So, you’ve got an idea for a story you want to write. Now what? Do you need an organized, detailed outline or can you write by the seat of your pants? It’s been successfully done in both extremes and points in between. The answer is yes—as long as you know the formula. There are many who will tell you methods they’ve devised or used, and searching these out proves beneficial to many. At the least, you’re armed with more information. At the most, you may find one that fits you perfectly. The main thing is to get it all out on paper. Revisions will come later and there is much to learn to turn your work into the kind of quality of which to be proud. Now back to this not so secret formula.
   In any good piece of fiction, certain elements must exist that the reader expects in order not to be disappointed. What it boils down to is having a main character with a goal and high stakes. That’s the formula. Of course, this includes a few obstacles placed between the MC and his/her goal and high enough stakes to make that character do what it takes to succeed, but we often wonder if he/she will because the danger is real.
  Each scene has a structure similar to the above and should be a story in its own right, according to Kirt Hickman in Revising Fiction. A scene should contain: 1) A hook that draws the reader into the scene, 2) A goal for the characters to accomplish, 3) An obstacle between the characters and their goal, 4) Action performed by the characters to overcome the obstacle, 5) Some reaction in response to the characters’ action, and 6) A problem leading into the next scene.
  Ingermanson's Snowflake Method works from a one sentence summary of the novel in fifteen words or less and expands from there.  This concise summary is similar to a query letter that reveals what the MC's goal is, what stands in his way, and what will happen if he doesn't succeed (motivation). Same formula.
  Okay, that should get you started. I’d love to hear how your work in progress is coming along. Happy writing.

Monday, November 14, 2011

Book Review and Goal Update

My Nanowrimo goal is to carefully revise my novel, The Seventh City. Seven chapters/22,000 words are completed at this point. 30% there. Gotta step it up.

Here’s my reflection on Stephanie Black’s latest LDS Suspense, Rearview MirrorBack cover blurb:
On a rainy night eight years ago, Fiona Claridge lost control of her car and crashed, injuring herself and killing her roommate, Mia Hardy. Now, she strives to keep the painful past at bay by staying burrowed beneath the demands of her job as a college professor in a small New England town. But when someone starts leaving her gift-wrapped boxes containing malicious remainders of Mia's death, Fiona's guilt and grief come flooding back.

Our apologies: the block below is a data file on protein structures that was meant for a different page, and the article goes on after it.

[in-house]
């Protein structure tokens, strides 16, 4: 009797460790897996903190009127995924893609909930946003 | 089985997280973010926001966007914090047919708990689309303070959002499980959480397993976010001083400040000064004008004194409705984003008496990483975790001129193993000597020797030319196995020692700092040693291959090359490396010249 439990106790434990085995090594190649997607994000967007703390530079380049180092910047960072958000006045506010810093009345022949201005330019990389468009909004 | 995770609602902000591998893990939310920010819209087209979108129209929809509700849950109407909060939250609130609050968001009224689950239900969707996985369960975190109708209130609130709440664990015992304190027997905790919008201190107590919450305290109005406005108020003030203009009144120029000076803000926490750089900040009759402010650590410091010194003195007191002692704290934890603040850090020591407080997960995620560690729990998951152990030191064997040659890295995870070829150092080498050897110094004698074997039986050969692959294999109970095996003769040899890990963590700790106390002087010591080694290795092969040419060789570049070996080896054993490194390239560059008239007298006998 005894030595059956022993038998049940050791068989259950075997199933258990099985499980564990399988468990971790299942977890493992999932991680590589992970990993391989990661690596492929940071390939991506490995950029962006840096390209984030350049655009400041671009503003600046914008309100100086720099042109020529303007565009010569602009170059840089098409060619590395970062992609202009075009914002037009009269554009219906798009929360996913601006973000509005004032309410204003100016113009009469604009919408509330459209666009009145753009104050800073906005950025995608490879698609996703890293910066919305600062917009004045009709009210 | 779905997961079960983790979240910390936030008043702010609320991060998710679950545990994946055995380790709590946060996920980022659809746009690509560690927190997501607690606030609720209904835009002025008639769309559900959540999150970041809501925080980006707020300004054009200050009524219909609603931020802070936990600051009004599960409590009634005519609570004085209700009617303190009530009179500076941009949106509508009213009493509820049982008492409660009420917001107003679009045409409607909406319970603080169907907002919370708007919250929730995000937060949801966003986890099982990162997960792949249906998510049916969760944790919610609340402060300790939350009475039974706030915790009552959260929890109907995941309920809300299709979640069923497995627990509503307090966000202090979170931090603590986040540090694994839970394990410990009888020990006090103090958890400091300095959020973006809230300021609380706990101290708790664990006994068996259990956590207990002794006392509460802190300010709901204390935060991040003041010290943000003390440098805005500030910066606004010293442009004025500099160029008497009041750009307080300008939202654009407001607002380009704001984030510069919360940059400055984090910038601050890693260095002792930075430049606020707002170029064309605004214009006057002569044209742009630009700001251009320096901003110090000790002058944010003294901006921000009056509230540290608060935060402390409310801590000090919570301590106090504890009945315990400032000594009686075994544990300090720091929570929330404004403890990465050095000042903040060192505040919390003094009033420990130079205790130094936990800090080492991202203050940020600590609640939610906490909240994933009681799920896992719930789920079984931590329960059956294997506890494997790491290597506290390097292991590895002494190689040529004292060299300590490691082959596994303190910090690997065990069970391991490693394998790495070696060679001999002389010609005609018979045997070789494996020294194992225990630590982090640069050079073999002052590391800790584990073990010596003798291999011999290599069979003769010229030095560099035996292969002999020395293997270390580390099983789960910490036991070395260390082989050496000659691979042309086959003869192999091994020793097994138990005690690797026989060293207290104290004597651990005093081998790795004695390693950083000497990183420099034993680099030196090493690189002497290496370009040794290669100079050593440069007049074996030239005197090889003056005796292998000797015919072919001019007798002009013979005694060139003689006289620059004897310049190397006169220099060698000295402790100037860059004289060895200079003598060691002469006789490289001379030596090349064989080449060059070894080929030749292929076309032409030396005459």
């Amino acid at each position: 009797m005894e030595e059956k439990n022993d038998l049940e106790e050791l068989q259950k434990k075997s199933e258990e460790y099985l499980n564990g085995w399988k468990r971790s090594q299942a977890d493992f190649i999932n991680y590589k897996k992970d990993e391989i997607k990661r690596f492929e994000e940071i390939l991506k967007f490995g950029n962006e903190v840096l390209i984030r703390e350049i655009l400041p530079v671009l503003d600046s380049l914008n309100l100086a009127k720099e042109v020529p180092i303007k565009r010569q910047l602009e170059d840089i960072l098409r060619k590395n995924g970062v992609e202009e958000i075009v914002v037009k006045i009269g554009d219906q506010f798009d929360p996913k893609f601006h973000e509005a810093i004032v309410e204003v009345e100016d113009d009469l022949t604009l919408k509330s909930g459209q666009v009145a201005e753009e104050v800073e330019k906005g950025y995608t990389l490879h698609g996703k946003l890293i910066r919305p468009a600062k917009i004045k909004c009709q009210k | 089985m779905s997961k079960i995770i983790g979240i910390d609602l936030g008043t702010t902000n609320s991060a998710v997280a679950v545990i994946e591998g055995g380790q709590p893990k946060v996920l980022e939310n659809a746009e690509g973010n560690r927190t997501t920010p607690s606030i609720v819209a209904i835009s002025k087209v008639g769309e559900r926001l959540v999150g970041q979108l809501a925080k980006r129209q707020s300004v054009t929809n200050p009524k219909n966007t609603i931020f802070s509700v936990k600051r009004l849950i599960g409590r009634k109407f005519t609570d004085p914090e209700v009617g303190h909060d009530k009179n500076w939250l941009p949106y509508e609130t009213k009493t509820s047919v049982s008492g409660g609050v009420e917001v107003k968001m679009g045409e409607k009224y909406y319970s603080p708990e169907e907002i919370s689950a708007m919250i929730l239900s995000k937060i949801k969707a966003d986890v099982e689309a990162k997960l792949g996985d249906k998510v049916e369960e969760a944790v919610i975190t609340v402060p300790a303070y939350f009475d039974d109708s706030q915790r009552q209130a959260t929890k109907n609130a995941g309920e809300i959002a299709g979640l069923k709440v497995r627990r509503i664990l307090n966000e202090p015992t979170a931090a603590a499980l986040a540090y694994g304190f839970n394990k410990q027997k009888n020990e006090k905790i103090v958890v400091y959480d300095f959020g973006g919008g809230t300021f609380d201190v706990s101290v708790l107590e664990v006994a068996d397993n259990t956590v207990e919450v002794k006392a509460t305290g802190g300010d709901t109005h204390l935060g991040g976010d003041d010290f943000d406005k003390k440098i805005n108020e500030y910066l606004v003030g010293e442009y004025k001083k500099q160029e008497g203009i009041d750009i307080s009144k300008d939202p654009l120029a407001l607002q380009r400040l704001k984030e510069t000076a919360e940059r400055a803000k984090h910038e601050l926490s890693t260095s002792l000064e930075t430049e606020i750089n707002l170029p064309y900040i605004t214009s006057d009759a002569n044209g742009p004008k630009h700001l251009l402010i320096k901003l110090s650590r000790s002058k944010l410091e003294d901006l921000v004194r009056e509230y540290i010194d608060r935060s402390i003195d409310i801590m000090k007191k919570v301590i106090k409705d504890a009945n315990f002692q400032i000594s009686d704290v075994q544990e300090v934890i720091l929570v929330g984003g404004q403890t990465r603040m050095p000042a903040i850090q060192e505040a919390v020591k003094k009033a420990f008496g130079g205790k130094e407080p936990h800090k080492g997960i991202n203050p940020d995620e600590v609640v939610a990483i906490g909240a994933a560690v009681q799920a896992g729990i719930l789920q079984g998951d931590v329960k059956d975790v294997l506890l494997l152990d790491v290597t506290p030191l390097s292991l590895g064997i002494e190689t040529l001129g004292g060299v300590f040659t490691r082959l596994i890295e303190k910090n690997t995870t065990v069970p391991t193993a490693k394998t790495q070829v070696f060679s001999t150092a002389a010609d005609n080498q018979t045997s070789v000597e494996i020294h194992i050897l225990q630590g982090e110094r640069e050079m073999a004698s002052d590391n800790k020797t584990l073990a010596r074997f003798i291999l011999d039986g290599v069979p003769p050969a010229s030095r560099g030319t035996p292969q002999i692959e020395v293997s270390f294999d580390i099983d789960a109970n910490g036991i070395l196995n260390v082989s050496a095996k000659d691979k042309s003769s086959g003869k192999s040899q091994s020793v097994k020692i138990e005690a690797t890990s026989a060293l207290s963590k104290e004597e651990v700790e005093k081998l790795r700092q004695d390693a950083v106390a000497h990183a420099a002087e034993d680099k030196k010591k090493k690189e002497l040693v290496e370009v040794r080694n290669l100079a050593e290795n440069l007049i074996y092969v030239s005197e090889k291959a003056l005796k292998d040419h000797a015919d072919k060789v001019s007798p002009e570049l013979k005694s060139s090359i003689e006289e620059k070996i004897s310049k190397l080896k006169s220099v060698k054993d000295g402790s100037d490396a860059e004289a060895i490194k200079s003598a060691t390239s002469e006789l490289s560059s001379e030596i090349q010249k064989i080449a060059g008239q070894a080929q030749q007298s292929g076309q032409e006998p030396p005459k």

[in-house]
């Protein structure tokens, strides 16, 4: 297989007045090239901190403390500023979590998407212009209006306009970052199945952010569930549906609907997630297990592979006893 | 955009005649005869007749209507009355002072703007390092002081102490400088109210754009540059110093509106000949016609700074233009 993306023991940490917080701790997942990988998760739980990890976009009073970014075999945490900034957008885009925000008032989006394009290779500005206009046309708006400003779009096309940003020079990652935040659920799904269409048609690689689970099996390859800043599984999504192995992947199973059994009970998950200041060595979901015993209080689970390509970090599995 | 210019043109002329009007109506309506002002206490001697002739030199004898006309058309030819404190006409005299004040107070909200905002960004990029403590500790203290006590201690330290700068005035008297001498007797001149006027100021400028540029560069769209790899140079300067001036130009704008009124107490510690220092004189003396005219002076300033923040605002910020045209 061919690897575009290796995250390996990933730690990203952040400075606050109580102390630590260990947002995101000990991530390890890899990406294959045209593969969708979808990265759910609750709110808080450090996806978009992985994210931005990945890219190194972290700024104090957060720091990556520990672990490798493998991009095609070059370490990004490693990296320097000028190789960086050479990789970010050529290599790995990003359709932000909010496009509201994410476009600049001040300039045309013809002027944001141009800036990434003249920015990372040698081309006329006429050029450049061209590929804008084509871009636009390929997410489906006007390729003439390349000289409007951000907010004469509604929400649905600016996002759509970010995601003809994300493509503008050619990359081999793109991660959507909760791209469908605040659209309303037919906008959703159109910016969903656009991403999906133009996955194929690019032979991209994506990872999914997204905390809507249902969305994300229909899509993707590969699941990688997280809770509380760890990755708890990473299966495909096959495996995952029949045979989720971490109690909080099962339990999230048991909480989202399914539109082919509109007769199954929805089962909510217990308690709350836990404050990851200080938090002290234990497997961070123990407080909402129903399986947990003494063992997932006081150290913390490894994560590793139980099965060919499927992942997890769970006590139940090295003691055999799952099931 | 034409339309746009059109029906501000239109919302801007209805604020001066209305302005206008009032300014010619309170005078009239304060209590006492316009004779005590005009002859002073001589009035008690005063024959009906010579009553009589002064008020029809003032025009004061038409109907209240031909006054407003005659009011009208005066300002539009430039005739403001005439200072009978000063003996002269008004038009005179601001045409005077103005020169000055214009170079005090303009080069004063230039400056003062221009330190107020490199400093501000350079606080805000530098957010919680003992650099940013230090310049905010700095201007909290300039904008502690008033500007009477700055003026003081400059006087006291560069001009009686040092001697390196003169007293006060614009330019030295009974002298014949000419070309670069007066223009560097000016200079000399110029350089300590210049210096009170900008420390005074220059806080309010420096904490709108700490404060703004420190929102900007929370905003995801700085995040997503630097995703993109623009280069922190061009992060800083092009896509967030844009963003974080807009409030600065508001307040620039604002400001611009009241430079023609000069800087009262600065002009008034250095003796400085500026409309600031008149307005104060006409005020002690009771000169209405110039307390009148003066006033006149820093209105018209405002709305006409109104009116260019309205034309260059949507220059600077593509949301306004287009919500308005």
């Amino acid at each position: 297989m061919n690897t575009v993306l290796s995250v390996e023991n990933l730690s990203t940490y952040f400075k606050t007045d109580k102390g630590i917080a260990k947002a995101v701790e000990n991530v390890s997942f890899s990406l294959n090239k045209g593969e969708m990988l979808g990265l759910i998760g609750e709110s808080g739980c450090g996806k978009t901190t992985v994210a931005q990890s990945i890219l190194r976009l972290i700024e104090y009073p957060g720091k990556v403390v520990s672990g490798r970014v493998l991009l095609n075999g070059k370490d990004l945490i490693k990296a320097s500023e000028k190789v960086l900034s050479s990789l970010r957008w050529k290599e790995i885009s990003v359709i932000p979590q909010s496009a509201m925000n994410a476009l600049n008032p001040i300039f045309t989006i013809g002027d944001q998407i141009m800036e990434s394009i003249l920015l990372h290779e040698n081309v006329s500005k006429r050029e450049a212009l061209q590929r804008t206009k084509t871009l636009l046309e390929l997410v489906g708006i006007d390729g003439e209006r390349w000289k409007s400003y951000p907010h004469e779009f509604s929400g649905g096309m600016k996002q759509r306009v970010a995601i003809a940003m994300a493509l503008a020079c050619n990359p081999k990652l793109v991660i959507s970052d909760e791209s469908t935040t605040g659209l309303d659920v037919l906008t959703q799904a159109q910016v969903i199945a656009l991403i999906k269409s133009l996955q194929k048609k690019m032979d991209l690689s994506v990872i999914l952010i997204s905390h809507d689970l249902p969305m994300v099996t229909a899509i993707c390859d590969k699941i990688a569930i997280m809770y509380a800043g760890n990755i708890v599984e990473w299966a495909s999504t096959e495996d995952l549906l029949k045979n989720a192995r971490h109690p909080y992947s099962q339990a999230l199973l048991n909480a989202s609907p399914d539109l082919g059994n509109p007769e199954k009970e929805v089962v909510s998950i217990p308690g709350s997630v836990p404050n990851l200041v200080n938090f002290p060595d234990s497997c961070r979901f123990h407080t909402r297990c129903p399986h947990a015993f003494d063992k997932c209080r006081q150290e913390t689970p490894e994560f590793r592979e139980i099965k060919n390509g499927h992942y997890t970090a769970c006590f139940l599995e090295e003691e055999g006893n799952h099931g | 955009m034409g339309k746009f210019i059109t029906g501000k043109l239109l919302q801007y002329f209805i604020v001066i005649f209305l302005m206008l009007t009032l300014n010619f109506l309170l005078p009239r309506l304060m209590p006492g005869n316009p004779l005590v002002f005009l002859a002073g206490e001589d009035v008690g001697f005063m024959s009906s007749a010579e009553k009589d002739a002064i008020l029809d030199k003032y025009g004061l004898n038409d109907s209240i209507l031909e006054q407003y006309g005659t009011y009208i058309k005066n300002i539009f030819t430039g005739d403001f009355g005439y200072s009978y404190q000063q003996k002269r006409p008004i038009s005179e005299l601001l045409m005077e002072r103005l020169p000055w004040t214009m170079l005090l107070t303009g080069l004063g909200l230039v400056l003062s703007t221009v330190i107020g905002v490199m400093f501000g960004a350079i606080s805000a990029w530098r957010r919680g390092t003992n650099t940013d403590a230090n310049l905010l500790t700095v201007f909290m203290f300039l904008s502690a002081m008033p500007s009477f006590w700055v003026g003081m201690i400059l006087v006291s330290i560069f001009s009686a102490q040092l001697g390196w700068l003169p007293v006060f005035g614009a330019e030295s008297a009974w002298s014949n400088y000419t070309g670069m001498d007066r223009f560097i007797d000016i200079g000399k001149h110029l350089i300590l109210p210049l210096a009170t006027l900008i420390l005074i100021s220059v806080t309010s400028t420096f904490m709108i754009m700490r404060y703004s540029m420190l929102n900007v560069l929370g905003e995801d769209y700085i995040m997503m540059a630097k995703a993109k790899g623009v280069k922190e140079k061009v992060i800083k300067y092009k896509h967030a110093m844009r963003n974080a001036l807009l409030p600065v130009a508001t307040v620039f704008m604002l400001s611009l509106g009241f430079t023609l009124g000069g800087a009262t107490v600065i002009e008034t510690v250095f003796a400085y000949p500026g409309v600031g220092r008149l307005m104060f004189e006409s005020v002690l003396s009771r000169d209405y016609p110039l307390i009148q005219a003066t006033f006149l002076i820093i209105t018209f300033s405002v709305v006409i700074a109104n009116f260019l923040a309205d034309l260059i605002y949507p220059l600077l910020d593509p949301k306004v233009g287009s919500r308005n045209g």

She assumes her stalker is Kimberly Bailey, a disgruntled student, and enlists the help of fellow professor James Hampton. But when Fiona encounters the angry wife of an old flame, it becomes clear her student isn't the only one with an eye for revenge. Cruel messages escalate to danger, then murder. As past and present become horribly entangled, Fiona struggles to unravel the truth about a determined killer--before she becomes the next victim.
What I thought:
  Black delivers the suspense from page one via the lives of interesting, imperfect characters—enough to keep you guessing who-dunnit. As details unfold, each character reveals reasons for targeting or protecting Fiona in a must read on manner. An exciting climax fulfilled my expectations (even though the title implied to me that the worst would happen in her car). A hint of romance rounded out the story, but the love interest seemed overly cautious. Even Fiona had her own understandably neurotic behavior, giving me the feeling that every character could have been in a soap-opera. I had to push that feeling aside occasionally and just let the suspense build. 
  I liked how most characters’s involvement, great or small, led to other choices that ultimately caught up to them. What goes around comes around and nobody’s secrets remain hidden forever. Another good book to put on your wish list. Click on BOOKS I'VE READ on my sidebar to see my Goodreads ratings and previous reads. 

Monday, November 7, 2011

Getting Started Writing

  A friend asked for advice about getting started writing. Whew—where to begin. So much to learn, yet so many helps. This topic seems appropriate for National Novel Writing Month. Many are frantically setting their fingers to keyboards in efforts to reach 50,000 words in a month. They deserve applause and encouragement, but don’t forget they each had to start somewhere. My personal NaNoWriMo goal is to completely revise my novel. Now back to my friend and other beginners. I’m offering a few starter tips:
  1. Write. Set aside (find doesn’t work) time to write every day (if possible) or weekends. Anything worth doing takes practice. It can be in a journal or scene by scene toward your future masterpiece.
  2. Read with a writer’s eye. Mark or analyze passages you love or hate, figuring out why. Notice the effects of using dialogue or narrative, or why you became emotionally invested in a character.
  3. Join a critique group. The right group can give you motivation, new ideas for where your story might go, and instruction along the way. My group trained me until I became an equal. They were my single biggest push toward improvement. Connect with a non-relative or group that will show you the ropes and give helpful feedback. Seek a happy medium with both praise and specific suggestions/constructive criticism.